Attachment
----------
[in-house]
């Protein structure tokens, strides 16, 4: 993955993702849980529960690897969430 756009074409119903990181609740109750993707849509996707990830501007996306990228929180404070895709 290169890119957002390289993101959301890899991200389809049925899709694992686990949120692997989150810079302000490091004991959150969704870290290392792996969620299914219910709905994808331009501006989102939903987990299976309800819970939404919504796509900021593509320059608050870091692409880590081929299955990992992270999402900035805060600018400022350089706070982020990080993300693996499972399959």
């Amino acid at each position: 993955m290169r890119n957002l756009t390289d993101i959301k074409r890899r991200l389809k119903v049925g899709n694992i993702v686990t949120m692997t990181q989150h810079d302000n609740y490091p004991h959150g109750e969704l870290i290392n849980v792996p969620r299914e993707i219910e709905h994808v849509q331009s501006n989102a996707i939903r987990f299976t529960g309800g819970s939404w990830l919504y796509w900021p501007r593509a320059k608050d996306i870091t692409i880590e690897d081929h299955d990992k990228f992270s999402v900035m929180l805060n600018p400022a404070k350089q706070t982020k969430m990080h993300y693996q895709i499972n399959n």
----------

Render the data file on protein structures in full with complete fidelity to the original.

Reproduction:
[in-house]
């Protein structure tokens, strides 16, 4: 993955993702849980529960690897969430 756009074409119903990181609740109750993707849509996707990830501007996306990228929180404070895709 290169890119957002390289993101959301890899991200389809049925899709694992686990949120692997989150810079302000490091004991959150969704870290290392792996969620299914219910709905994808331009501006989102939903987990299976309800819970939404919504796509900021593509320059608050870091692409880590081929299955990992992270999402900035805060600018400022350089706070982020990080993300693996499972399959």
């Amino acid at each position: 993955m290169r890119n957002l756009t390289d993101i959301k074409r890899r991200l389809k119903v049925g899709n694992i993702v686990t949120m692997t990181q989150h810079d302000n609740y490091p004991h959150g109750e969704l870290i290392n849980v792996p969620r299914e993707i219910e709905h994808v849509q331009s501006n989102a996707i939903r987990f299976t529960g309800g819970s939404w990830l919504y796509w900021p501007r593509a320059k608050d996306i870091t692409i880590e690897d081929h299955d990992k990228f992270s999402v900035m929180l805060n600018p400022a404070k350089q706070t982020k969430m990080h993300y693996q895709i499972n399959n």